Dell Inspiron 8500
- 1 Intro
- 2 Installation
- 3 Kernel
- 4 X.org
- 5 Power Management
- 6 Software Suspend 2 (Hibernate) and Sleep
- 7 Links
I didn't even finished the text, so don't follow exactly whats here, only inspire yourself until I'm finished. ArchLinux is my best experience so far with linux on this computer, even if its a laptop! I've tryed Mandrake 10, 10.1, Suse 9.2, Gentoo 2004.3 and Fedora Core 2 and 3. I really like the KISS philosophy!
- Clean up new wiki. MediaWiki is great but has break all the layout... Need to clean this mess!
- Make swsusp2 work
- Clean up of acpi/cpufreq with the governor chooser
- ACPI daemon and events
- Better kernel configuration display
- Intel Pentium 4-M @ 2.2 Ghz
- 15.4" WUXGA display at 1920x1200 @ 32 bit colour
- NVidia GeForce4 Go 4200 64mb
- Broadcom 4400 100/10 NIC
- 512mb RAM (2 x 256 Mb)
- 60gig IDE disk
- Removable DVD/CD/CD-RW
- Removable & USB pluggable floppy
- Firewire & USB 2.0 support
- Inbuilt 56k Modem
- Single PCMCIA
- Onboard i810 soundcard
- Mini-PCI slot
- Dell TrueMobile 1300 (Mini PCI
Output of lspci (run "sudo update-pciids" to get updated results) :
00:00.0 Host bridge: Intel Corporation 82845 845 (Brookdale) Chipset Host Bridge (rev 04) 00:01.0 PCI bridge: Intel Corporation 82845 845 (Brookdale) Chipset AGP Bridge (rev 04) 00:1d.0 USB Controller: Intel Corporation 82801DB/DBL/DBM (ICH4/ICH4-L/ICH4-M) USB UHCI Controller #1 (rev 03) 00:1d.1 USB Controller: Intel Corporation 82801DB/DBL/DBM (ICH4/ICH4-L/ICH4-M) USB UHCI Controller #2 (rev 03) 00:1d.2 USB Controller: Intel Corporation 82801DB/DBL/DBM (ICH4/ICH4-L/ICH4-M) USB UHCI Controller #3 (rev 03) 00:1d.7 USB Controller: Intel Corporation 82801DB/DBM (ICH4/ICH4-M) USB2 EHCI Controller (rev 03) 00:1e.0 PCI bridge: Intel Corporation 82801 Mobile PCI Bridge (rev 83) 00:1f.0 ISA bridge: Intel Corporation 82801DBM (ICH4-M) LPC Interface Bridge (rev 03) 00:1f.1 IDE interface: Intel Corporation 82801DBM (ICH4-M) IDE Controller (rev 03) 00:1f.5 Multimedia audio controller: Intel Corporation 82801DB/DBL/DBM (ICH4/ICH4-L/ICH4-M) AC'97 Audio Controller (rev 03) 00:1f.6 Modem: Intel Corporation 82801DB/DBL/DBM (ICH4/ICH4-L/ICH4-M) AC'97 Modem Controller (rev 03) 01:00.0 VGA compatible controller: nVidia Corporation NV28 [GeForce4 Ti 4200 Go AGP 8x] (rev a1) 02:00.0 Ethernet controller: Broadcom Corporation BCM4401 100Base-T (rev 01) 02:01.0 CardBus bridge: Texas Instruments PCI4510 PC card Cardbus Controller (rev 02) 02:01.1 FireWire (IEEE 1394): Texas Instruments PCI4510 IEEE-1394 Controller 02:03.0 Network controller: Broadcom Corporation BCM4306 802.11b/g Wireless LAN Controller (rev 02)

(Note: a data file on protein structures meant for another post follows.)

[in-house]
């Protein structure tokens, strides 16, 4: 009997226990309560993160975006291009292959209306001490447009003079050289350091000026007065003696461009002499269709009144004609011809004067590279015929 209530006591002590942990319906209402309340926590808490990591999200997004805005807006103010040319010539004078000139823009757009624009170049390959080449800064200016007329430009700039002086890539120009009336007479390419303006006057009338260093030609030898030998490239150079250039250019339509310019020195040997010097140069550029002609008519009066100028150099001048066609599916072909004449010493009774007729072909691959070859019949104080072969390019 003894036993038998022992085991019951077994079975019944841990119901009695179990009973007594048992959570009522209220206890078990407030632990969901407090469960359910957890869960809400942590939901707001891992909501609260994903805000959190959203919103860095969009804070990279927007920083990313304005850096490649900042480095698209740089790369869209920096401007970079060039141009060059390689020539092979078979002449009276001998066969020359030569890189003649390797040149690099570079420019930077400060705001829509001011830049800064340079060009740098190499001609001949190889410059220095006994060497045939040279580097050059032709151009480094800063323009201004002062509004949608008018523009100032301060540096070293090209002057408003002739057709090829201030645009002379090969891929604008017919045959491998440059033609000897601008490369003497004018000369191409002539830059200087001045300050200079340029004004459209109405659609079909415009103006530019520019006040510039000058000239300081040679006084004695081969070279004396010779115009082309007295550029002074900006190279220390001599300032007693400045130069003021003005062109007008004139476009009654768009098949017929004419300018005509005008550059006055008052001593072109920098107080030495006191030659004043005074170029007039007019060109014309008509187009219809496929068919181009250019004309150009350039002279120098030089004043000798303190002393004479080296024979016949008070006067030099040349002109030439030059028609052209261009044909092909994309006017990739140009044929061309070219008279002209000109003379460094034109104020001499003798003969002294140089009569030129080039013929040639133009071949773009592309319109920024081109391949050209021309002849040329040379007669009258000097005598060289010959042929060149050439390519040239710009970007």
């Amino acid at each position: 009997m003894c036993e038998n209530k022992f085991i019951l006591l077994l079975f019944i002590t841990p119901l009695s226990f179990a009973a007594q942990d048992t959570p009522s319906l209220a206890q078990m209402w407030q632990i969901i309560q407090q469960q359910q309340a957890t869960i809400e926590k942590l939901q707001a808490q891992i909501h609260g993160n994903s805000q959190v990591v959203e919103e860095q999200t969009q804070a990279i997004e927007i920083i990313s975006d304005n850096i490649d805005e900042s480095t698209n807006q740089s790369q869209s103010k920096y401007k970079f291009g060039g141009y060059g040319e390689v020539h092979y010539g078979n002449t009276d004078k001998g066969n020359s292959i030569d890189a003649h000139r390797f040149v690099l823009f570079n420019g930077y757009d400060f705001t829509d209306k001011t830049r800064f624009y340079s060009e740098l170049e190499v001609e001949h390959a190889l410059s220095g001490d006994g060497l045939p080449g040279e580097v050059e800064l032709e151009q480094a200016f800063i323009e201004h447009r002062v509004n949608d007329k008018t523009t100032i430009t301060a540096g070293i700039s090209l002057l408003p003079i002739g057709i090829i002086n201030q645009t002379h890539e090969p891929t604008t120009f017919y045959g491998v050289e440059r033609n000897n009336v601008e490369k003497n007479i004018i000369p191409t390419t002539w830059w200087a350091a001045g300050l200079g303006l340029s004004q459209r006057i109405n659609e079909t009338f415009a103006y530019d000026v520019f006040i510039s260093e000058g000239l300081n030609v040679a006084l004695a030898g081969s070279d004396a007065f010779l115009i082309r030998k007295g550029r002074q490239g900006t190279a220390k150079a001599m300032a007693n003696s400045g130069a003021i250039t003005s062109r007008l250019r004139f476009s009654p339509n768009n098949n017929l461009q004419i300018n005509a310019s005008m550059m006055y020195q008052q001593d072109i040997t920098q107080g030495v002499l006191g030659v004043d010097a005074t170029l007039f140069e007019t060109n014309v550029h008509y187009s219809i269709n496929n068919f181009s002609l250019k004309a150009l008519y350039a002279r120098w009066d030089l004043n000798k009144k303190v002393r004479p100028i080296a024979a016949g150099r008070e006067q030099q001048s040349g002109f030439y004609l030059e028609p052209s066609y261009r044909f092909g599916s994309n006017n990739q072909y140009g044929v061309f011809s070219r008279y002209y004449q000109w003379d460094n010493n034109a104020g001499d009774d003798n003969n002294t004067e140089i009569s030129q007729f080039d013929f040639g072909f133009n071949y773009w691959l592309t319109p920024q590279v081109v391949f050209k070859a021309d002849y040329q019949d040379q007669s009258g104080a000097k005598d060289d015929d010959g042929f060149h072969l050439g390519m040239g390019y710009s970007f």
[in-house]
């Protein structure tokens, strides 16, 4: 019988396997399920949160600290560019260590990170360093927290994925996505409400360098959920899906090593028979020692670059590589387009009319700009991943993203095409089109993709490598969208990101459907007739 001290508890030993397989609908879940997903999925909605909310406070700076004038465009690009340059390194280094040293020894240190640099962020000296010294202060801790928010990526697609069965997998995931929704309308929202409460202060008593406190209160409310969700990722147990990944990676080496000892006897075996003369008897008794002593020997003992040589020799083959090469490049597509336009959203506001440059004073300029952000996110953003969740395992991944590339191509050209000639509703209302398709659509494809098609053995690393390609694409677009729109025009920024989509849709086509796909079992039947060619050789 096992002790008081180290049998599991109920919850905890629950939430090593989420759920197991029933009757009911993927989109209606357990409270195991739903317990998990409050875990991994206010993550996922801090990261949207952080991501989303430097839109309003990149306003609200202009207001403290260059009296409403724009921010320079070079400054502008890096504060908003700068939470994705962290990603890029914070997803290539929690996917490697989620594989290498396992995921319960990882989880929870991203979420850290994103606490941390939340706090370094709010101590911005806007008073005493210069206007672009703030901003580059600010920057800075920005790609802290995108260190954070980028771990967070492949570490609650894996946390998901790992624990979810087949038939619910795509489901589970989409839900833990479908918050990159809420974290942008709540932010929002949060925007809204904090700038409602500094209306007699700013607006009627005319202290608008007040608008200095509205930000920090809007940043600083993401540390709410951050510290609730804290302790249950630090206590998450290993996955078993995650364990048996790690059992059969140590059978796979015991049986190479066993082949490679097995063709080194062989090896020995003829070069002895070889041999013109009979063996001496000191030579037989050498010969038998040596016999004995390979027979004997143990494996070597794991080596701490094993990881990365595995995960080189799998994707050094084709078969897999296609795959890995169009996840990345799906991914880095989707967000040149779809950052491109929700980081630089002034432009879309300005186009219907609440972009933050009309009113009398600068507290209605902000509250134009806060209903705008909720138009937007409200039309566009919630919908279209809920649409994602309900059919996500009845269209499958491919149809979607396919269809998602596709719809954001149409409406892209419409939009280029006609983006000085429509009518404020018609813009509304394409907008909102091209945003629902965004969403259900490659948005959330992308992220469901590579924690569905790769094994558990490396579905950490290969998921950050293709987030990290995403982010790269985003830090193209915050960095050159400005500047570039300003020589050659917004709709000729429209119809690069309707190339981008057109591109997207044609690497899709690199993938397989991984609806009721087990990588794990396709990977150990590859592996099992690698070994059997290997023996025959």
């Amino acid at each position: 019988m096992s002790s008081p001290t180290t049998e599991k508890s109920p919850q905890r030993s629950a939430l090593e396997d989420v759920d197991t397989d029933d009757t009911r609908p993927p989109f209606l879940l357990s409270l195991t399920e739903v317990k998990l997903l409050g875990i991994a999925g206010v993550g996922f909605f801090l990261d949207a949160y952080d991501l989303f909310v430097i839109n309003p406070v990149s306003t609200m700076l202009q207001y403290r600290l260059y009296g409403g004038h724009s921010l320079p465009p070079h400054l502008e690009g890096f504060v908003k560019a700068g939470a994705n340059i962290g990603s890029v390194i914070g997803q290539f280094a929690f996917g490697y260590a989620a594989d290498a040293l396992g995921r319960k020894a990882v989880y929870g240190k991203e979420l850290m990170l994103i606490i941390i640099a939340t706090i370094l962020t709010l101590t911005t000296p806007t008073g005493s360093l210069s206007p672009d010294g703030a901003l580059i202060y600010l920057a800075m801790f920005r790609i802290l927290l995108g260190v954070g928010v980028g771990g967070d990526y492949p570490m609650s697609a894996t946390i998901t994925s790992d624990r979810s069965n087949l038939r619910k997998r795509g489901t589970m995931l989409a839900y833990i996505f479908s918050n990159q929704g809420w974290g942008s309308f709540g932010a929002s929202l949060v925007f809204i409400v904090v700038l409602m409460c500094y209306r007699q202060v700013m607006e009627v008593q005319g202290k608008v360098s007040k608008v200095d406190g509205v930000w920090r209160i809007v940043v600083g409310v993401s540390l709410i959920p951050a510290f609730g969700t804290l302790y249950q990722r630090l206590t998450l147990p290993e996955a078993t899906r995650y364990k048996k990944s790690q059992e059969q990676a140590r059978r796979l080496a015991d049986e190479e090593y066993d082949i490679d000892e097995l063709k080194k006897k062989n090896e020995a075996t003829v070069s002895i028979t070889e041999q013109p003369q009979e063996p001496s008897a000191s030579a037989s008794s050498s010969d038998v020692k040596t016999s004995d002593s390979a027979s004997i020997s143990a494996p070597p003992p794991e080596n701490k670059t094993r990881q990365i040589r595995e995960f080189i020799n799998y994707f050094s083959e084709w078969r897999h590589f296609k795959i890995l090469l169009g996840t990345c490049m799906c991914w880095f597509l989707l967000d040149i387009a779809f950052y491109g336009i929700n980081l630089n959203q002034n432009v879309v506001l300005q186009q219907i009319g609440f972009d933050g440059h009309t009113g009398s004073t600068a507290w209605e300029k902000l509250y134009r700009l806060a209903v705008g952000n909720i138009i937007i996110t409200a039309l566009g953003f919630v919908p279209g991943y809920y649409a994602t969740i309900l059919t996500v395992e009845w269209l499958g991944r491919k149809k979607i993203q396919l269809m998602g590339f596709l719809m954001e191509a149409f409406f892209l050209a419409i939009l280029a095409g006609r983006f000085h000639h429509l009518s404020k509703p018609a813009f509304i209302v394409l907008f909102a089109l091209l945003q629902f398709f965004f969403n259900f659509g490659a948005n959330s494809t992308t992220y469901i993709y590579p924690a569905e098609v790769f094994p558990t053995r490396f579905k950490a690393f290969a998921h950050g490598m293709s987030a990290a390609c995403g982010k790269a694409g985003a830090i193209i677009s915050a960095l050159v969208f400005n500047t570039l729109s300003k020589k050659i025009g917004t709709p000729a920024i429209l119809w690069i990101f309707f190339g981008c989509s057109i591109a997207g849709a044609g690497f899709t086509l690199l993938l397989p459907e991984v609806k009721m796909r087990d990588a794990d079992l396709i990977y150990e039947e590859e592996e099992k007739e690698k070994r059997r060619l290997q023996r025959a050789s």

- Ethernet: Broadcom chip, use b44 module
- Wireless: Dell TrueMobile 1300 ndiswrapper
- Audio: ac97 (?)
- Display: 1920x1200
- nVidia Geforce4 4200 Go (64 Mb)
Unknown / Untested
To do xorg.conf
I suggest you read Gentoo Power Management Guide for great information. After some work on this I wanted to add some information specific to the I8500.
CPU Frequency Scaling
For this to work, verify that your kernel has those options. Note that those options are avaible in the v184.108.40.206 kernel and may not be avaible on older kernels (it is the case of the \"ondemand\" governor). <verbatim> CPU Frequency Scaling --->